Support with symptom control and medication intake
Numerous apps have now been developed to support patients with taking their medication. Like an alarm clock, they remind the patient to take them at set times. The “MyTherapy” application (which has already been evaluated in everyday clinical practice) combines this function with a symptom diary. These records can in turn be of great help in discussions with a doctor. “Medisafe” provides patients with multiple myeloma with a digital solution to help them document and monitor their medication intake. This includes the automatic creation of the dosage plan, medication reminders, motivational messages and multimedia learning content. As with all apps, the following also applies here: With sensitive data, particular attention must be paid to data protection.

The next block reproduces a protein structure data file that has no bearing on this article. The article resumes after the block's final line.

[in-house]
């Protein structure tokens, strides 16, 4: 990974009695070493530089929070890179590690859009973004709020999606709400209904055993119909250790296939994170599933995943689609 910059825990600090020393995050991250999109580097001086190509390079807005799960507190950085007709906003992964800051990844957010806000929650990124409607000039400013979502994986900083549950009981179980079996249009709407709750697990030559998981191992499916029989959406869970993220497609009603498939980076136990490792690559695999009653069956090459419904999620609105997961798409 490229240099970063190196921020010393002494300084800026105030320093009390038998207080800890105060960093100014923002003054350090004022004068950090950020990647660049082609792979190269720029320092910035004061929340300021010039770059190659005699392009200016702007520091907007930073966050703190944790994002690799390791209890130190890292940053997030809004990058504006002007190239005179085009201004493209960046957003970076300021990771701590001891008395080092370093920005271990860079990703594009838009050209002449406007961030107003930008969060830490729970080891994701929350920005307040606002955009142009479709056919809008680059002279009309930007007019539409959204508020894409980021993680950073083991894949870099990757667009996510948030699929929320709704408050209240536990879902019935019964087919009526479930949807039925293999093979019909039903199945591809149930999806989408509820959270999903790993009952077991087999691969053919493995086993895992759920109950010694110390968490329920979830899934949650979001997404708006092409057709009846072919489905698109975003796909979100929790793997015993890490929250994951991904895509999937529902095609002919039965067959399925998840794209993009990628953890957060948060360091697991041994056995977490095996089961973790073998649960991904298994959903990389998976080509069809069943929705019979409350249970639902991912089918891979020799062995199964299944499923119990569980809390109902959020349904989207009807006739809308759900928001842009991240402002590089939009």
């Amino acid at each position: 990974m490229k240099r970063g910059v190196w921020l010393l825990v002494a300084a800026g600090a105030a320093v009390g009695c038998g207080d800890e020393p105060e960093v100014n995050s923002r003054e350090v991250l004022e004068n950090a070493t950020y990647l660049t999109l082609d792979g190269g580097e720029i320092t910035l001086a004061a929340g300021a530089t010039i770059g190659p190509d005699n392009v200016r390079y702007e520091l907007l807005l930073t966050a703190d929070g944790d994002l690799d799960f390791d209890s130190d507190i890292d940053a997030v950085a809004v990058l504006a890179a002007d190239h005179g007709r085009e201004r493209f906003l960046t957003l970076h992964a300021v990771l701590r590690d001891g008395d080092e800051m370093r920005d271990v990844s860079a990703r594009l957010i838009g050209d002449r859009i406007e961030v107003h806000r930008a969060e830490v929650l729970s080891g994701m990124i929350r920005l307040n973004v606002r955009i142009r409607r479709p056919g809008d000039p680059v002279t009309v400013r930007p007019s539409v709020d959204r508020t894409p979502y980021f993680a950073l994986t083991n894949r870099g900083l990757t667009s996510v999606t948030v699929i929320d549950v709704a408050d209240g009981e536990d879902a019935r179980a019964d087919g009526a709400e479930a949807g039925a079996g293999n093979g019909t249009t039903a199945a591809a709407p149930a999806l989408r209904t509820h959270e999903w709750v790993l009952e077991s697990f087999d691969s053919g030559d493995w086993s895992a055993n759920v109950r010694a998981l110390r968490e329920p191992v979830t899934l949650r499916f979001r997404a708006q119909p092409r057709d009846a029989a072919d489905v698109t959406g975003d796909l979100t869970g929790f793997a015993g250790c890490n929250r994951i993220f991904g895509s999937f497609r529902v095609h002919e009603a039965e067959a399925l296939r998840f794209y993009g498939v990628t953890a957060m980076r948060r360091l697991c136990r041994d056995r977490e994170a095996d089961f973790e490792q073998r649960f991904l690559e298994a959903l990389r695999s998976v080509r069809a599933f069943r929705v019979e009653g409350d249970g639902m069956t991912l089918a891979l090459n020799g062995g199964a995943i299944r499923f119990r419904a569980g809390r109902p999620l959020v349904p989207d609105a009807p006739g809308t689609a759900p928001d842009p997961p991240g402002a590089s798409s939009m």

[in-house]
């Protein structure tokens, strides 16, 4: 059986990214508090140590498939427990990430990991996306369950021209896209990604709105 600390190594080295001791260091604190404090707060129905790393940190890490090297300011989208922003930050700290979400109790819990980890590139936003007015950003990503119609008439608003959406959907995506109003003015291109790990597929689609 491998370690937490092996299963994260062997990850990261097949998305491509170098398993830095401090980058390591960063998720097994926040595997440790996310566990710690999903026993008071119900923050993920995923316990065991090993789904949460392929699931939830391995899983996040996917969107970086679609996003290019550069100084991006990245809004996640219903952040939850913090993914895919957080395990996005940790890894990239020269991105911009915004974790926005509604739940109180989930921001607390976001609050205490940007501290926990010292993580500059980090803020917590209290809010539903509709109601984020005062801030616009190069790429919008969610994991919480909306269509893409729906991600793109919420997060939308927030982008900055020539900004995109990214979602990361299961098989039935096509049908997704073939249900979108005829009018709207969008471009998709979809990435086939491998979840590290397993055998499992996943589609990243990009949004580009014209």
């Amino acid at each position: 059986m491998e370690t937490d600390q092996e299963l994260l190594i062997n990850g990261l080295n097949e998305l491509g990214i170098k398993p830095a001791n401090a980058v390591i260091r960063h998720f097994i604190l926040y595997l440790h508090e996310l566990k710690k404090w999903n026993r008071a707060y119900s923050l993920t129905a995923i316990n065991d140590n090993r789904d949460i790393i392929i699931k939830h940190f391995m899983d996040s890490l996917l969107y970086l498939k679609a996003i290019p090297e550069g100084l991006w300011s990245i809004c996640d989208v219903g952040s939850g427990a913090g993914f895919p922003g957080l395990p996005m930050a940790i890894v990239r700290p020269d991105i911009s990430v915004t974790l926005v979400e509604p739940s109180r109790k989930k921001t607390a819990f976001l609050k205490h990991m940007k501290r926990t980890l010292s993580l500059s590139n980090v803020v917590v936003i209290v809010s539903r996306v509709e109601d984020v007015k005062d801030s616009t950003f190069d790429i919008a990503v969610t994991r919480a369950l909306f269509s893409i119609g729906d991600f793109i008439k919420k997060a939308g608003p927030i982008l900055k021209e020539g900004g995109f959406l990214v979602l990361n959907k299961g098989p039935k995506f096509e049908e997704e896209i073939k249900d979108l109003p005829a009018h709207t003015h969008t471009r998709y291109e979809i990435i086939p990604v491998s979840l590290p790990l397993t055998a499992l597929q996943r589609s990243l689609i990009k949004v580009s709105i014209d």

Advice and help in life
The “Magic Tree” app is specially designed for children whose mothers have breast cancer. Terms related to breast cancer treatment and the treatment process are explained here: The center of the app is the magic tree, which can be decorated with jewelry obtained by watching an information film or playing a game. Information is conveyed in a child-friendly manner, and there are small games for relaxation and distraction. Parents and children can determine for themselves how much information they consume, when and where. In addition to answers for children, the app is also a guide for parents, which makes it easier to provide information about cancer. The application is aimed at children between three and ten years of age. “With the app we tried together with various experts to summarize the relevant content that, from our point of view, should be considered on such an important topic, ”says Prof. Dr. Christian Jackisch, chief physician of the women’s clinic at the Sana Klinikum Offenbach and chairman of the board of the association “Help for children with cancer parents eV”. Advice and information for people suffering from cancer and their families, especially in Thuringia, is offered by the “KrebsApp Thuringia”, initiated by the “Women self-help after cancer”.